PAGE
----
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Der Schwarze Kanal
Frank Engelmann-del Mestre

differentiate between one or another Western personality because everybody was the enemy (von Schnitzler, 1992: 54). He had to change his disproportionate aggressiveness in the 1970s when the two German states entered a new era of unprecedented exchange and diplomacy. Gerlof observes that he did not change his belligerent style completely, but that he selectively became more pragmatic and cautious (1999: 114). This may be true to a certain degree, as von Schnitzler simply stopped attacking individual politicians and journalists; however, the programme’s manuscripts from the

in Popular television in authoritarian Europe
Open Access (free)
Ian Scott and Henry Thompson

provide a full account of: Th e ci nem a of Ol iver   S to ne the facts and circumstances relating to the terrorist attacks of 11 September, 2001 including those relating to intelligence and law enforcement agencies, diplomacy, immigration issues and border control, the flow of assets to terrorist organisations, commercial aviation, the role of congressional oversight and resource allocation, and other areas determined by the Commission.39 48 The Commission’s forty-​one recommendations dealt with foreign relations and the need to show moral leadership to the rest of

in The cinema of Oliver Stone
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Sue Vice

off him. Gwen and Rosie engage in a surreal dialogue about world politics in which Gwen is excessively wellinformed due to reading the Guardian, Rosie the opposite. The women’s concerns offer a contrast to those of the men on the pitch: gwen: It’s what they call ping-pong diplomacy. That’s the expression they use. rosie: And the Russians have got the needle? gwen: Well, naturally. They’ve been daggers drawn with China ever since Khruschev denounced them at the Twenty-first Party Conference. For revisionism. rosie: For what? gwen: That’s the expression they use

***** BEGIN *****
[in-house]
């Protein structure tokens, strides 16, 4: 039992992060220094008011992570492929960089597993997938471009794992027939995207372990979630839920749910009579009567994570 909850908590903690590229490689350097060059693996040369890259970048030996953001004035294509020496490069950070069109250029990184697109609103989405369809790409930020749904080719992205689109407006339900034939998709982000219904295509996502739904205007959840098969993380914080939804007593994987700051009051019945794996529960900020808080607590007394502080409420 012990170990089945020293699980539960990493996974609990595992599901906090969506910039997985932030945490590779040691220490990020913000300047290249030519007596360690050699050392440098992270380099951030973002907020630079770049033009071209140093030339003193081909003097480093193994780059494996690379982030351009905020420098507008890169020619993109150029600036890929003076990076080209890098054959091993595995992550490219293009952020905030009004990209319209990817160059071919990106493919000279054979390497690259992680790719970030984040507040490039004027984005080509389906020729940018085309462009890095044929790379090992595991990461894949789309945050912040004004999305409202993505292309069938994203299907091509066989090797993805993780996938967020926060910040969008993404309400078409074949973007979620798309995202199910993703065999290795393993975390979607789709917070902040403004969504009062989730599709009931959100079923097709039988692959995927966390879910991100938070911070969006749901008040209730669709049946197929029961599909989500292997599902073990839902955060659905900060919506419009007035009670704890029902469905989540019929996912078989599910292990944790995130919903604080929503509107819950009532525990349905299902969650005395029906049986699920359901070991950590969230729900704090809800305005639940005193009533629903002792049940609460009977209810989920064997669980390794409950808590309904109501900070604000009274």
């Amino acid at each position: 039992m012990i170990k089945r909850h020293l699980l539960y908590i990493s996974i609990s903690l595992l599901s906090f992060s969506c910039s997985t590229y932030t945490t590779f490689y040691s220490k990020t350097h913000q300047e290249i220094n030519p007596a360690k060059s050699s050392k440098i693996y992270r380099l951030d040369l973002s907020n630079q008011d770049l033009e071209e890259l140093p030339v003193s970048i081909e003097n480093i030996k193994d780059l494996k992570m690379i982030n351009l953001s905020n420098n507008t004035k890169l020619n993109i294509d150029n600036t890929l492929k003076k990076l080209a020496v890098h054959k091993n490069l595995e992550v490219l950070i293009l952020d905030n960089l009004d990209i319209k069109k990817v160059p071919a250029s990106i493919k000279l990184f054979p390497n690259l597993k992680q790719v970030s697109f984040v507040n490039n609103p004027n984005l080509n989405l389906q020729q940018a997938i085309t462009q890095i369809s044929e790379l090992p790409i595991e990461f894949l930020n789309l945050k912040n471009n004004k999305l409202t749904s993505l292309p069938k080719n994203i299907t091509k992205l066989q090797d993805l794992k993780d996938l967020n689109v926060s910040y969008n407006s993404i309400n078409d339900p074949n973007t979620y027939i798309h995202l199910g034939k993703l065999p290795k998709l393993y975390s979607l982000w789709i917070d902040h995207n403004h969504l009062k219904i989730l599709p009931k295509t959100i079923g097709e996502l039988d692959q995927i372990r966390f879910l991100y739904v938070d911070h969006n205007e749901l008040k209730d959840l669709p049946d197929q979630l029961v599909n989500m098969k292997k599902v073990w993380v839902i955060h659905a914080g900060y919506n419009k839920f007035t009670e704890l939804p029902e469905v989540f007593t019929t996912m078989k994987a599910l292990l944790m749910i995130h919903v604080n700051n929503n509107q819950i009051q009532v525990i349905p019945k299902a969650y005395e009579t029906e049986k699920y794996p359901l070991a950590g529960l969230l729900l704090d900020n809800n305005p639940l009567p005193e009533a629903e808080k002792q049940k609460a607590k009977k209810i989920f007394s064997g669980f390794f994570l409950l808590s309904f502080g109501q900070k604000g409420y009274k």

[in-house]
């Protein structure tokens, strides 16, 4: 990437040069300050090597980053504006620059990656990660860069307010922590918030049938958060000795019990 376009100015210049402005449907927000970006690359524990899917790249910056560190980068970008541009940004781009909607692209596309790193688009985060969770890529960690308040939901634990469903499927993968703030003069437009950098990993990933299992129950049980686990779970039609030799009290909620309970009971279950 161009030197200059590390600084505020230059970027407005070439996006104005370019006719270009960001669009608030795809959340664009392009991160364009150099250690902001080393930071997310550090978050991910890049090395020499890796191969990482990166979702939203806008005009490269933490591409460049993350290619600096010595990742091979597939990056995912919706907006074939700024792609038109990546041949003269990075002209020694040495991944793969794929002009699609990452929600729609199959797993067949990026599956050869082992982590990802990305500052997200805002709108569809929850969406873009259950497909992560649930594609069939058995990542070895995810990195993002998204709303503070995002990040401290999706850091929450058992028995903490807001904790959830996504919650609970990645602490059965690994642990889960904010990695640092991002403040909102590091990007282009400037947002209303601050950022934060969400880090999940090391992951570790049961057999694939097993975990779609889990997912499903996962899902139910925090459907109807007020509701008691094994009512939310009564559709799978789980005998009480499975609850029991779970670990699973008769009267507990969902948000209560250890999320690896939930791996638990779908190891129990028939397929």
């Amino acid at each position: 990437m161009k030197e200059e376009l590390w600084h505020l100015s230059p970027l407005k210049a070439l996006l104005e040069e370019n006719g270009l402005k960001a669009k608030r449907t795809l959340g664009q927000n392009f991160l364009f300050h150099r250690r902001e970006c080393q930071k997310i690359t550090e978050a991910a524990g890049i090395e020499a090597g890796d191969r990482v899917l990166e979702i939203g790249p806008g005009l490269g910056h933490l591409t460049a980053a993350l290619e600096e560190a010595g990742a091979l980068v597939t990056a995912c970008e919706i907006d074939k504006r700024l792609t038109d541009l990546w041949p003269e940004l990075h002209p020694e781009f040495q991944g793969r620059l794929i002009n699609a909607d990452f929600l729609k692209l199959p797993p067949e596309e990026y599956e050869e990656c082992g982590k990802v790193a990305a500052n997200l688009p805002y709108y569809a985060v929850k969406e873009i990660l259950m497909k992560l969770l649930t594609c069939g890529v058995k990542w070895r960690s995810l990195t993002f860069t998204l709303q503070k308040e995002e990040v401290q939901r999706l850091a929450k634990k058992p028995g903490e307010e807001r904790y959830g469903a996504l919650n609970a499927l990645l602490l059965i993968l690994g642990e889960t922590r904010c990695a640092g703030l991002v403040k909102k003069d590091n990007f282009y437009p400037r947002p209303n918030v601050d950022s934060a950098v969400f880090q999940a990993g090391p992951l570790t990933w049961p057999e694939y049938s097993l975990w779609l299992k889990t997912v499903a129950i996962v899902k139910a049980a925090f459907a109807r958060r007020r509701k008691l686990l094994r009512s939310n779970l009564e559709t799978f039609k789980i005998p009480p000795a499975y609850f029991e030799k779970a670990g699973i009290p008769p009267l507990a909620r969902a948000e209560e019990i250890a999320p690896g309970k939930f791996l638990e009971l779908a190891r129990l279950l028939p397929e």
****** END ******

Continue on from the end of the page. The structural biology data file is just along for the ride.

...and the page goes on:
in Jack Rosenthal
Empire and identity, 1923–39
Thomas Hajkowski

World War.127 Several factors account for the BBC’s efforts to increase broadcast material from and about the empire in the years immediately preceding the Second World War. As diplomacy broke down in Europe, it seemed only natural that Britain would need the support of her empire in the case of war. Programs that reflected a progressive, just, and united empire would demonstrate to the British public exactly what Hitler would face in time of war, and, hopefully, boost morale. Another concern expressed at Programme Board was “broadcast propaganda adverse to British

in The BBC and national identity in Britain, 1922–53
Rethinking quiz and game shows on 1950s British television
Su Holmes

.B. Campbell, and the first question was “What effect would it have if women were able to exert more power in professional politics and diplomacy?” This was followed by such philosophical musings as “What is happiness?” and “Are thoughts things or about things?”2 Deliberately positioning itself at the opposite end of the class spectrum was Have a Go! (Light, 1946–67). Including a quiz based on general knowledge which largely focused on popular culture, Have a Go! was presented by the popular Yorkshireman, Wilfred Pickles. With the tag-line “Presenting the People to the